Male children are no longer neglected in The Protection of Children from Sexual Offences Act - Seeker's Thoughts

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Male children are no longer neglected in The Protection of Children from Sexual Offences Act

Child sexual abuse has been prevalent in societies. However, there are laws to protect children against abuses. Sexual abuse does not discriminate with gender, but there is no denying that female are often targeted more. The government of India has POCSO Act 2012 for protection of children and there were many things which needed to be involved for example- stricter punishment for male victim. 
The recent rape cases of Kathua and Unnao where minors were raped brutally compelled law to change and turn strict towards rapists. 
Image Source- Youtube

What is Sexual Abuse?
A child is sexually abused when they are forced or persuaded to take part in sexual activities. This doesn't have to be physical contact and it can happen online. Sometimes the child won't understand that what's happening to them is abuse. They may not even understand that it's wrong. Or they may be afraid to speak out. That's why we're working to break the silence around child sexual abuse, and give children a voice when they desperately need support.

What is POCSO Act?
POCSO or The Protection of Children from Sexual Offences Act (POCSO Act) 2012 was established to protect the children against offences like sexual abuse, sexual harassment and pornography. Protection of Children from Sexual Offences Act, 2012 received the President's assent on June 19, 2012.
However, the absence of changes to Prevention of Child Sexual Offences Act (POCSO), 2012, which deals with sexual crimes against both girls and boys, meant that similar crimes committed against boys carried lighter punishment as those committed against girls. The latest set of changes approved by the Union Cabinet address these anomalies.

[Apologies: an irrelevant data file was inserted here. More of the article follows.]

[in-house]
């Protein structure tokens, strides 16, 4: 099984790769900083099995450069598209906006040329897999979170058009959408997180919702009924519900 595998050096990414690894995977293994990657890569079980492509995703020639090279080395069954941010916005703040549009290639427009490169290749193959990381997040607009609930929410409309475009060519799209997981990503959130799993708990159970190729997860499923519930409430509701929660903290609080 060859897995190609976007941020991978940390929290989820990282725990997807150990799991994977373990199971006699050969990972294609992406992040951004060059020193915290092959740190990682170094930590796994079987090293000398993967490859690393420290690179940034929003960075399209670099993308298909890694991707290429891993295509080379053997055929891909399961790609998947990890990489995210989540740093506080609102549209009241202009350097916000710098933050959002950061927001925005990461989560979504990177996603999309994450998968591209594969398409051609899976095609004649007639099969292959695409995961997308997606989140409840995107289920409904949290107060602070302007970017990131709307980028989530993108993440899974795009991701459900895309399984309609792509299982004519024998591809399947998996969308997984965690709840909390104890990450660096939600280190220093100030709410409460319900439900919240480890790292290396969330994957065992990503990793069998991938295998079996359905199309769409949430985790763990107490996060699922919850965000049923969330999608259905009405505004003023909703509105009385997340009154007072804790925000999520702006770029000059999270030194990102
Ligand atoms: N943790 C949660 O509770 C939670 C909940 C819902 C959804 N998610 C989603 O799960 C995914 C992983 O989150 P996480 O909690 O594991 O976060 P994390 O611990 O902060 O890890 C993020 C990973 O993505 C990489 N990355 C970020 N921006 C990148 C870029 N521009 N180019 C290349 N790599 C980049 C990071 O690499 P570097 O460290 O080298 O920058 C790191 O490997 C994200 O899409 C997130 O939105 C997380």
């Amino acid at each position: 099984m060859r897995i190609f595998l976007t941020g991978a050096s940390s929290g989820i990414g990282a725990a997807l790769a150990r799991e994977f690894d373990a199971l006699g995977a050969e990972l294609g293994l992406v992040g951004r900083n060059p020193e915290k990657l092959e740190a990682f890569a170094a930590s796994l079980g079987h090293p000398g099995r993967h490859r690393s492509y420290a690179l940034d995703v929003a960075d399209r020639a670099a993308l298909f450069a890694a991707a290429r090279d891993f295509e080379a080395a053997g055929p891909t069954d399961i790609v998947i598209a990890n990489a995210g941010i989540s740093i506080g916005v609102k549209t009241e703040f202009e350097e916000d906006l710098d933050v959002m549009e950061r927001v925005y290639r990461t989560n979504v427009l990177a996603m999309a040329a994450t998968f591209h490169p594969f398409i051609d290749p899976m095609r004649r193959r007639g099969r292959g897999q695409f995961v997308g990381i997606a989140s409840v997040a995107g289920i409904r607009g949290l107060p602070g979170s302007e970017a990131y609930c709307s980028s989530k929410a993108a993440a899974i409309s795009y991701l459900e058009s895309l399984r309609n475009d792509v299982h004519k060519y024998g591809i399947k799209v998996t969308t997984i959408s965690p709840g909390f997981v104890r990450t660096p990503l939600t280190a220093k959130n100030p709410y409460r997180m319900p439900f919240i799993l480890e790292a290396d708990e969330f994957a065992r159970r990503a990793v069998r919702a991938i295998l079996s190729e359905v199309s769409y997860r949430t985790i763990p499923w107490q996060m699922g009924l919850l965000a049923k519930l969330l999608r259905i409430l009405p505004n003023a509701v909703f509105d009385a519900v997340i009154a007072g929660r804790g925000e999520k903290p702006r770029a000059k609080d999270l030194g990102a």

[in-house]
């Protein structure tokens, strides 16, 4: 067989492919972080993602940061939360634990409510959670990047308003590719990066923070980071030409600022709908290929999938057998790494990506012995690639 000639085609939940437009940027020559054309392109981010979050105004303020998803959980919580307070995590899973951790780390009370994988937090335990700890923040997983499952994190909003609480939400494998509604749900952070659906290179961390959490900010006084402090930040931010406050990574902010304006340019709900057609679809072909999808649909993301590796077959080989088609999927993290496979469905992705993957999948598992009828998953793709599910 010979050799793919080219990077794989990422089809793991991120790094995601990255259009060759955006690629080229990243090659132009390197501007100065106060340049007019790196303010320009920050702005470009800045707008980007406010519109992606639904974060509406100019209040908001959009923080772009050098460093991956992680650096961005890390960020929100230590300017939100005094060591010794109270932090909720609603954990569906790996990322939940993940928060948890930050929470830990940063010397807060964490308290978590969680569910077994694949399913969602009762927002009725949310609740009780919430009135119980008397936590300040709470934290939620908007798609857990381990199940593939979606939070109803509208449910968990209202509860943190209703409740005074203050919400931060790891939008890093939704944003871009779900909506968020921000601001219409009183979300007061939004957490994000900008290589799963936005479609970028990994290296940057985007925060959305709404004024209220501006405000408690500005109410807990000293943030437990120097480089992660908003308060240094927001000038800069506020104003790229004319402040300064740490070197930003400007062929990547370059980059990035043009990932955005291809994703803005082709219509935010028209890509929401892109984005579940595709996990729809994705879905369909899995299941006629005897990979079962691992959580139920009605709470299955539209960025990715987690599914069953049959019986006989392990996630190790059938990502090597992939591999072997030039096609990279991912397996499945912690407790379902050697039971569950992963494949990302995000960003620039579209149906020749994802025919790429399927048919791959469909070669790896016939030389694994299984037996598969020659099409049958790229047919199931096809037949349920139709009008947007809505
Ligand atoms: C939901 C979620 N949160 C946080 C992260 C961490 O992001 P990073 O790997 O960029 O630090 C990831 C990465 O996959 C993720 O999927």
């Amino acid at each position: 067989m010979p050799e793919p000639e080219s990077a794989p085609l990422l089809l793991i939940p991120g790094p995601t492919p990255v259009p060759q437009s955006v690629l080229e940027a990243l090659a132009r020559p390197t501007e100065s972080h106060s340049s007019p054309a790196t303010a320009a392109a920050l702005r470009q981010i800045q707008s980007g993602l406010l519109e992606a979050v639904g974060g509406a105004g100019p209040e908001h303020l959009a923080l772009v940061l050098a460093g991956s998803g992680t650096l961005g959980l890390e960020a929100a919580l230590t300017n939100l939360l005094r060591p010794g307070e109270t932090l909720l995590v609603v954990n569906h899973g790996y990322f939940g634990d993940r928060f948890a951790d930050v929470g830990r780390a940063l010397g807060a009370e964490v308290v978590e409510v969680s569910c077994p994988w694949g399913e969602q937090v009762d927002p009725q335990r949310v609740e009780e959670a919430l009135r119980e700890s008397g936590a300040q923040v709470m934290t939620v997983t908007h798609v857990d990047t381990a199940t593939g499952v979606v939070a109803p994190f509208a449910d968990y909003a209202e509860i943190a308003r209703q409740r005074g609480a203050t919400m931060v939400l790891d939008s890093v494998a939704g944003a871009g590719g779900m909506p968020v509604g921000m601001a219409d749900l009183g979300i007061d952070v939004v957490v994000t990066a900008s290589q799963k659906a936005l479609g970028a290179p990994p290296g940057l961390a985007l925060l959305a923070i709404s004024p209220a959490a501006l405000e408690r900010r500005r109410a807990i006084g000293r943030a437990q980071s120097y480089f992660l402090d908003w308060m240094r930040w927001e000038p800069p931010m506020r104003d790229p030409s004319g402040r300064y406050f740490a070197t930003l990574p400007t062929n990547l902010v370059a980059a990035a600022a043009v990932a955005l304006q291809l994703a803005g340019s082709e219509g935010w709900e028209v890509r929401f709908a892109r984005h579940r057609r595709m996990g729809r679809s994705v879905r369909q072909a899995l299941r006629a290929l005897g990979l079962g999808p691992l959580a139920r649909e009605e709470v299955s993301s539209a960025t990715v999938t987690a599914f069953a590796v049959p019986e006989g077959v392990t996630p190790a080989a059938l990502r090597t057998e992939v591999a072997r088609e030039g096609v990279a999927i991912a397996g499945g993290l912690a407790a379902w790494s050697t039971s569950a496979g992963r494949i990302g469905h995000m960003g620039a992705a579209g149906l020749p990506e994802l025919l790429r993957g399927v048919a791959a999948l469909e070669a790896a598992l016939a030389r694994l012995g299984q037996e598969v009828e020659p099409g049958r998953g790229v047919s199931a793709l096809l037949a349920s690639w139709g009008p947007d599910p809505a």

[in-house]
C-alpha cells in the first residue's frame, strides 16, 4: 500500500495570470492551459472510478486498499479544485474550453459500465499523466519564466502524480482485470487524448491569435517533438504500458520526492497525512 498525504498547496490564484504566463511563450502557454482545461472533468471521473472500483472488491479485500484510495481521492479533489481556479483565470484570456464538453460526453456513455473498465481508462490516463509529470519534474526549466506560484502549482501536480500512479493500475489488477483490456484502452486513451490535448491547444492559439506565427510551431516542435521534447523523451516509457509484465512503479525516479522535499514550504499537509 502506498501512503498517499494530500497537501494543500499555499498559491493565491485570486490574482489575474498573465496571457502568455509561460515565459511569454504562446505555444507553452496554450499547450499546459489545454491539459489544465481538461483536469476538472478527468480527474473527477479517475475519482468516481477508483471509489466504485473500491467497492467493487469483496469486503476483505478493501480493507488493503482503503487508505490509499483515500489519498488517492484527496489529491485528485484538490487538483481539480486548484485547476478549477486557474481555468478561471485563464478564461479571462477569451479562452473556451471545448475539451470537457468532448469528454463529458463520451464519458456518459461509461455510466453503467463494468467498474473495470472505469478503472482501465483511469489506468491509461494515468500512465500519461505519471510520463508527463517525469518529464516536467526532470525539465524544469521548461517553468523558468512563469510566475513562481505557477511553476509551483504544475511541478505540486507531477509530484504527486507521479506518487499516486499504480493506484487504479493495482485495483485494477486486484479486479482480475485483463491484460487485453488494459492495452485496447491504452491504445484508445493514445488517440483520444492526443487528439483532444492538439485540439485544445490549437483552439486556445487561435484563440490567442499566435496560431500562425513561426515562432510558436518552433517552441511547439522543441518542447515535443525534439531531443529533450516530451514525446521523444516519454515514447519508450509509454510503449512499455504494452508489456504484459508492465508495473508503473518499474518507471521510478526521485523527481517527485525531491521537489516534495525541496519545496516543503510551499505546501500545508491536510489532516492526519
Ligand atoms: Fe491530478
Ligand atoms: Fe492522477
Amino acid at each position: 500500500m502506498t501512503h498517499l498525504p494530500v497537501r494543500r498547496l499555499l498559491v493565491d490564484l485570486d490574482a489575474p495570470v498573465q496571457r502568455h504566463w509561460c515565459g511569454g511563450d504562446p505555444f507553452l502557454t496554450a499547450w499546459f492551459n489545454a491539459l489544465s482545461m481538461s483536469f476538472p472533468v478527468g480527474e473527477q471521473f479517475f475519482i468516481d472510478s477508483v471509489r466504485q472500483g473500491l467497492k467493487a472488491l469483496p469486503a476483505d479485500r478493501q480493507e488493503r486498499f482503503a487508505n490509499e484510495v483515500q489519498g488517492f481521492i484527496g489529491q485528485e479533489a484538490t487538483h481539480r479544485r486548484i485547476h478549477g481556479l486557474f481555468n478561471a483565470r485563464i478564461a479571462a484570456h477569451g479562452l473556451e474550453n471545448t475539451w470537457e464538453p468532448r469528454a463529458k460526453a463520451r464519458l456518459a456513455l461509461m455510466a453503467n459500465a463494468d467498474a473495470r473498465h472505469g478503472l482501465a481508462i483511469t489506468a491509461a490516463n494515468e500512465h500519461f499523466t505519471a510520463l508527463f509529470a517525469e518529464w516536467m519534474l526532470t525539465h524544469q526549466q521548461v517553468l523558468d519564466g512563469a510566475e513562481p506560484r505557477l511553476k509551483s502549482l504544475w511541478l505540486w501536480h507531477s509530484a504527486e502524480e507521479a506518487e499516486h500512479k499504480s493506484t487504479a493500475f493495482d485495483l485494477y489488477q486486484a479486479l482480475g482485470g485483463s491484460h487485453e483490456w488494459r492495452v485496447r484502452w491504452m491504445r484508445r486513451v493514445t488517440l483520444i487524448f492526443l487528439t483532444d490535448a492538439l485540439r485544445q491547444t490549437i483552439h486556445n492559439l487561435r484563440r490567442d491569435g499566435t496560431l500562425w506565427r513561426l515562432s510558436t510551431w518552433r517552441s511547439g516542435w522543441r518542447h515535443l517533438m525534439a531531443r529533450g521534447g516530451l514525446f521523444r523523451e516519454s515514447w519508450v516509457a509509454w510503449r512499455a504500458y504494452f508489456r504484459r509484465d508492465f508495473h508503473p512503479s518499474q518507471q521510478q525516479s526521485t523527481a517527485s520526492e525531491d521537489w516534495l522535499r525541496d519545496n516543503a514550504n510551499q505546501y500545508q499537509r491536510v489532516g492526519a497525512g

Amendments in April 2018
The Bill was introduced to amend the Indian Penal Code to provide death penalty for gangrape of a girl less than 12 years, and 20 years in jail to death penalty for rape of a girl less than 12 years, among others.

Provisions were also added to provide imprisonment for the rest of one’s natural life for gangrape of a girl less than 16 years, while rape of a girl in the same age bracket would be punishable with jail of 20 years up to life imprisonment.

Change in December 2018
Boys included

The government of India in last week of December 2018, approved amendments to the POCSO Act 2012, to bring punishments for sexual assaults against boys on par with those against girls, including the provision of death penalty when a child is under 12-years-old.

The Union Cabinet approved changes to Section 6 of the POCSO Act, which deals with punishments for aggravated penetrative sexual assault, enhancing the punishment of 10 years to life imprisonment to 20 years to imprisonment for remainder of a person’s natural life or with death.
This category of offence includes assault on a child under the age of 12 years, gangrape, assault on a mentally or physically challenged child or one that is committed by a relative.
The government has also amended the definition of aggravated penetrative sexual assault to include an offence that causes the death of a child.

How do you define child sexual abuse

There are 2 different types of child sexual abuse. These are called contact abuse and non-contact abuse.

Contact abuse involves touching activities where an abuser makes physical contact with a child, including penetration. It includes:
·         sexual touching of any part of the body whether the child's wearing clothes or not
·         rape or penetration by putting an object or body part inside a child's mouth, vagina or anus
·         forcing or encouraging a child to take part in sexual activity
·         making a child take their clothes off, touch someone else's genitals or masturbate.
Non-contact abuse involves non-touching activities, such as groomingexploitation, persuading children to perform sexual acts over the internet and flashing. It includes:
·         encouraging a child to watch or hear sexual acts
·         not taking proper measures to prevent a child being exposed to sexual activities by others
·         meeting a child following sexual grooming with the intent of abusing them
·         online abuse including making, viewing or distributing child abuse images
·         allowing someone else to make, view or distribute child abuse images
·         showing pornography to a child
·         sexually exploiting a child for money, power or status (child exploitation).